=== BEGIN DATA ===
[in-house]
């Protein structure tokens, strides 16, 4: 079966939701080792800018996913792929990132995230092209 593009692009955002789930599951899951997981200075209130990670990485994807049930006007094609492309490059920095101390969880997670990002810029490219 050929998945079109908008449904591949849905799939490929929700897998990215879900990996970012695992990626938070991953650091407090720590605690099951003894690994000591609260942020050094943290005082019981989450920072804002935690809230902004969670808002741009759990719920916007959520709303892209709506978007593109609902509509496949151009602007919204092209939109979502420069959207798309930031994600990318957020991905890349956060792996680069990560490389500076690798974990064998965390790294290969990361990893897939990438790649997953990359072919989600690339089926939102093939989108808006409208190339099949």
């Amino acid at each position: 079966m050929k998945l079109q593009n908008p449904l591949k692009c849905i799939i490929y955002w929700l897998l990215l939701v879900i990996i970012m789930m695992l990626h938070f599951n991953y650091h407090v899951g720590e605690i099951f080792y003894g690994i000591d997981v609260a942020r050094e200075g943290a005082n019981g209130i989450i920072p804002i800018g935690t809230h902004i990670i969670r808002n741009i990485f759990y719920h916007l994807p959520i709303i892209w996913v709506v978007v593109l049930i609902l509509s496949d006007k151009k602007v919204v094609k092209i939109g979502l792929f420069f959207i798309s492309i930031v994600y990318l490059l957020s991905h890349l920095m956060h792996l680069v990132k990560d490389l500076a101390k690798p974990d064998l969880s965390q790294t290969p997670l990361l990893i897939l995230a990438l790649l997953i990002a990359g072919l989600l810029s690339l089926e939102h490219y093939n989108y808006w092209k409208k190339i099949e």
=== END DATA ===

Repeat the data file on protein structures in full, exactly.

[in-house]
């Protein structure tokens, strides 16, 4: 079966939701080792800018996913792929990132995230092209 593009692009955002789930599951899951997981200075209130990670990485994807049930006007094609492309490059920095101390969880997670990002810029490219 050929998945079109908008449904591949849905799939490929929700897998990215879900990996970012695992990626938070991953650091407090720590605690099951003894690994000591609260942020050094943290005082019981989450920072804002935690809230902004969670808002741009759990719920916007959520709303892209709506978007593109609902509509496949151009602007919204092209939109979502420069959207798309930031994600990318957020991905890349956060792996680069990560490389500076690798974990064998965390790294290969990361990893897939990438790649997953990359072919989600690339089926939102093939989108808006409208190339099949």
């Amino acid at each position: 079966m050929k998945l079109q593009n908008p449904l591949k692009c849905i799939i490929y955002w929700l897998l990215l939701v879900i990996i970012m789930m695992l990626h938070f599951n991953y650091h407090v899951g720590e605690i099951f080792y003894g690994i000591d997981v609260a942020r050094e200075g943290a005082n019981g209130i989450i920072p804002i800018g935690t809230h902004i990670i969670r808002n741009i990485f759990y719920h916007l994807p959520i709303i892209w996913v709506v978007v593109l049930i609902l509509s496949d006007k151009k602007v919204v094609k092209i939109g979502l792929f420069f959207i798309s492309i930031v994600y990318l490059l957020s991905h890349l920095m956060h792996l680069v990132k990560d490389l500076a101390k690798p974990d064998l969880s965390q790294t290969p997670l990361l990893i897939l995230a990438l790649l997953i990002a990359g072919l989600l810029s690339l089926e939102h490219y093939n989108y808006w092209k409208k190339i099949e």